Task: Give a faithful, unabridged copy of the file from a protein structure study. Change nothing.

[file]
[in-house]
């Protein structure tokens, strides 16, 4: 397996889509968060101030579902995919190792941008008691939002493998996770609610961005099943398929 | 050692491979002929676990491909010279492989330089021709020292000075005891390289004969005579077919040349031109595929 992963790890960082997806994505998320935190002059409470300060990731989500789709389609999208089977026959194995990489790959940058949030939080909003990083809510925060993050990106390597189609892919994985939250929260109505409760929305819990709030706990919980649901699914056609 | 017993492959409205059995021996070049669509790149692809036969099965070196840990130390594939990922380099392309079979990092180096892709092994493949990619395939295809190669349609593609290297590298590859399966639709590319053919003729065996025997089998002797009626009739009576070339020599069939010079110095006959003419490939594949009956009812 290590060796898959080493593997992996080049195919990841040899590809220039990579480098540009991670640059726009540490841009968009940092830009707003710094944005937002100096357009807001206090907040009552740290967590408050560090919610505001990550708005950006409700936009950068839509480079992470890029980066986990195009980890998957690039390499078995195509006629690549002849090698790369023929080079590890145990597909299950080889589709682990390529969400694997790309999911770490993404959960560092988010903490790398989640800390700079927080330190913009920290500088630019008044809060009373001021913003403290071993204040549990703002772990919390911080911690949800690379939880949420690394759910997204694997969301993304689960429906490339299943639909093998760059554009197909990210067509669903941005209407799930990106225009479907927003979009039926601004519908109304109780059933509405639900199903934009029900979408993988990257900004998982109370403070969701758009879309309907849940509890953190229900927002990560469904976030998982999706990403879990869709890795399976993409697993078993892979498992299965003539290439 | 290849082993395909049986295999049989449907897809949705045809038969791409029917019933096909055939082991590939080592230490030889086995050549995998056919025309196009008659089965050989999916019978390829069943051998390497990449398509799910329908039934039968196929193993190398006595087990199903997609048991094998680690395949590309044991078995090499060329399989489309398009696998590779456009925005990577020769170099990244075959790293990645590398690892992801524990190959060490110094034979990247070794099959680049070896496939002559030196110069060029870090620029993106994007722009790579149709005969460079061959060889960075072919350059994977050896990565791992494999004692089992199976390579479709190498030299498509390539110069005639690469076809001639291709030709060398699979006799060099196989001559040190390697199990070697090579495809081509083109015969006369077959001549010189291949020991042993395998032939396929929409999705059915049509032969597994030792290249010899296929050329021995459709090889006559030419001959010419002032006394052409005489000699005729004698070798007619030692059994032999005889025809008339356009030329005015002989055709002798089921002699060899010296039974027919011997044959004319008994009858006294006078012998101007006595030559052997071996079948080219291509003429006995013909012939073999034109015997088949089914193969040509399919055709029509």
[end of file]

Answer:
[in-house]
């Protein structure tokens, strides 16, 4: 397996889509968060101030579902995919190792941008008691939002493998996770609610961005099943398929 | 050692491979002929676990491909010279492989330089021709020292000075005891390289004969005579077919040349031109595929 992963790890960082997806994505998320935190002059409470300060990731989500789709389609999208089977026959194995990489790959940058949030939080909003990083809510925060993050990106390597189609892919994985939250929260109505409760929305819990709030706990919980649901699914056609 | 017993492959409205059995021996070049669509790149692809036969099965070196840990130390594939990922380099392309079979990092180096892709092994493949990619395939295809190669349609593609290297590298590859399966639709590319053919003729065996025997089998002797009626009739009576070339020599069939010079110095006959003419490939594949009956009812 290590060796898959080493593997992996080049195919990841040899590809220039990579480098540009991670640059726009540490841009968009940092830009707003710094944005937002100096357009807001206090907040009552740290967590408050560090919610505001990550708005950006409700936009950068839509480079992470890029980066986990195009980890998957690039390499078995195509006629690549002849090698790369023929080079590890145990597909299950080889589709682990390529969400694997790309999911770490993404959960560092988010903490790398989640800390700079927080330190913009920290500088630019008044809060009373001021913003403290071993204040549990703002772990919390911080911690949800690379939880949420690394759910997204694997969301993304689960429906490339299943639909093998760059554009197909990210067509669903941005209407799930990106225009479907927003979009039926601004519908109304109780059933509405639900199903934009029900979408993988990257900004998982109370403070969701758009879309309907849940509890953190229900927002990560469904976030998982999706990403879990869709890795399976993409697993078993892979498992299965003539290439 | 290849082993395909049986295999049989449907897809949705045809038969791409029917019933096909055939082991590939080592230490030889086995050549995998056919025309196009008659089965050989999916019978390829069943051998390497990449398509799910329908039934039968196929193993190398006595087990199903997609048991094998680690395949590309044991078995090499060329399989489309398009696998590779456009925005990577020769170099990244075959790293990645590398690892992801524990190959060490110094034979990247070794099959680049070896496939002559030196110069060029870090620029993106994007722009790579149709005969460079061959060889960075072919350059994977050896990565791992494999004692089992199976390579479709190498030299498509390539110069005639690469076809001639291709030709060398699979006799060099196989001559040190390697199990070697090579495809081509083109015969006369077959001549010189291949020991042993395998032939396929929409999705059915049509032969597994030792290249010899296929050329021995459709090889006559030419001959010419002032006394052409005489000699005729004698070798007619030692059994032999005889025809008339356009030329005015002989055709002798089921002699060899010296039974027919011997044959004319008994009858006294006078012998101007006595030559052997071996079948080219291509003429006995013909012939073999034109015997088949089914193969040509399919055709029509």